BSP deputy governor Diwa C. Guinigundo told reporters by cellphone message: "… [W]We continue to see very encouraging signs in the first two months of the year that OFW (foreign worker) remittances and tourism revenues would continue to be robust, "adding that"[i]External loan flows are also expected to have supported the surplus in the March BoP. "

The BSP said last Monday that the first two months saw the money sent home by the OFWs to grow three percent year on year to $ 4.78 billion.

"If this trend continues, we should be looking at a better BoP position by the end of the year. It should also validate the financability of the current account deficit we have sustained in recent years due to strong economic performance, "Guinigundo said.

In an e-mail, the chief economist of the Security Bank, Robert Dan J. Roces, said that the overskirt masks the negative current account that includes the trade in goods.

The Philippine Statistical Authority reported on 11 April that the country's trade deficit for merchandise rose 16 percent to $ 6.708 billion in February from a deficit of $ 5.63 billion in two comparable months in 2018.

"The surplus reflects the high reserves accumulated by the central bank via capital account; Our gross international reserves are up and foreign investors are returning, having dumped about $ 400 million from February, "wrote Roces.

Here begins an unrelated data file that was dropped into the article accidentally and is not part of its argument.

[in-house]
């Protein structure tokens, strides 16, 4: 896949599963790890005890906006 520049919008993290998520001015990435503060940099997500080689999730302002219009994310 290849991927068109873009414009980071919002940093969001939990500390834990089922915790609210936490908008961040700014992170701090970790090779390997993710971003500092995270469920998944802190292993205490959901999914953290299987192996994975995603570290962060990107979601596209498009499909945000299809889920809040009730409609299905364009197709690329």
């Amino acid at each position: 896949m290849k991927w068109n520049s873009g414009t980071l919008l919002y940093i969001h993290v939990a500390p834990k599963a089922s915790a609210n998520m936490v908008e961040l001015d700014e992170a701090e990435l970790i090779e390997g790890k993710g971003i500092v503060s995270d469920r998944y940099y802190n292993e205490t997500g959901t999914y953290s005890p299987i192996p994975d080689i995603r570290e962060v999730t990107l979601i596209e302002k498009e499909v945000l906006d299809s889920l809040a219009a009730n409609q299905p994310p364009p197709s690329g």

"However, they mask the negative current account, which measures, among other things, imports and exports, where our imports are high and exports are stagnant," he added.

"In addition, shipments of OFW, also high for the quarter, are part of the current account, which shows that shipments are not sufficient to cover the trade disparity," said Roces.

"On a positive note, our high capital account means we have enough foreign exchange reserves to stabilize the peso. And as long as economic growth remains robust, the export sector receives its support once the budget has been signed, and our economic fundamentals remain solid, we see a sustained surplus for the year. "